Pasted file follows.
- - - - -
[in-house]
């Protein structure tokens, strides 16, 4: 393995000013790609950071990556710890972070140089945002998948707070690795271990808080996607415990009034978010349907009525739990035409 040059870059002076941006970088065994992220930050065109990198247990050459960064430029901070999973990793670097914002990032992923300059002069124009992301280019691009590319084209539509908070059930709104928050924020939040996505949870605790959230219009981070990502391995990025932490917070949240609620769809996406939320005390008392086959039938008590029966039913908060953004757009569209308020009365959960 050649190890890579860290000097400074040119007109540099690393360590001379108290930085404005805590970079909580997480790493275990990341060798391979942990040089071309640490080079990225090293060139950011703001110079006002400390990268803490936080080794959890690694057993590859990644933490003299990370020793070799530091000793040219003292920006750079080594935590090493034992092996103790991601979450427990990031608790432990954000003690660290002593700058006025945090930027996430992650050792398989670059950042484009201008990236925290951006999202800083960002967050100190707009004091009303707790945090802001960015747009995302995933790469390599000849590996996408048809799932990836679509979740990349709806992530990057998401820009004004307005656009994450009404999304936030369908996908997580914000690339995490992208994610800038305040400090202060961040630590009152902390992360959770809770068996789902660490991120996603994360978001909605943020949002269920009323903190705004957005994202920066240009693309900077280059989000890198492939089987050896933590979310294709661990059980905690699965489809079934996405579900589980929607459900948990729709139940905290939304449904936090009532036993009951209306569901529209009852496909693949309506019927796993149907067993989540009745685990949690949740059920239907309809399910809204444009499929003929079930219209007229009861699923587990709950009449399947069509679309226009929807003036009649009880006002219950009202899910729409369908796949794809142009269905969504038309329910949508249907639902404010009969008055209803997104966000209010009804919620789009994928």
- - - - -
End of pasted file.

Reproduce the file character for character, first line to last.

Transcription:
[in-house]
């Protein structure tokens, strides 16, 4: 393995000013790609950071990556710890972070140089945002998948707070690795271990808080996607415990009034978010349907009525739990035409 040059870059002076941006970088065994992220930050065109990198247990050459960064430029901070999973990793670097914002990032992923300059002069124009992301280019691009590319084209539509908070059930709104928050924020939040996505949870605790959230219009981070990502391995990025932490917070949240609620769809996406939320005390008392086959039938008590029966039913908060953004757009569209308020009365959960 050649190890890579860290000097400074040119007109540099690393360590001379108290930085404005805590970079909580997480790493275990990341060798391979942990040089071309640490080079990225090293060139950011703001110079006002400390990268803490936080080794959890690694057993590859990644933490003299990370020793070799530091000793040219003292920006750079080594935590090493034992092996103790991601979450427990990031608790432990954000003690660290002593700058006025945090930027996430992650050792398989670059950042484009201008990236925290951006999202800083960002967050100190707009004091009303707790945090802001960015747009995302995933790469390599000849590996996408048809799932990836679509979740990349709806992530990057998401820009004004307005656009994450009404999304936030369908996908997580914000690339995490992208994610800038305040400090202060961040630590009152902390992360959770809770068996789902660490991120996603994360978001909605943020949002269920009323903190705004957005994202920066240009693309900077280059989000890198492939089987050896933590979310294709661990059980905690699965489809079934996405579900589980929607459900948990729709139940905290939304449904936090009532036993009951209306569901529209009852496909693949309506019927796993149907067993989540009745685990949690949740059920239907309809399910809204444009499929003929079930219209007229009861699923587990709950009449399947069509679309226009929807003036009649009880006002219950009202899910729409369908796949794809142009269905969504038309329910949508249907639902404010009969008055209803997104966000209010009804919620789009994928």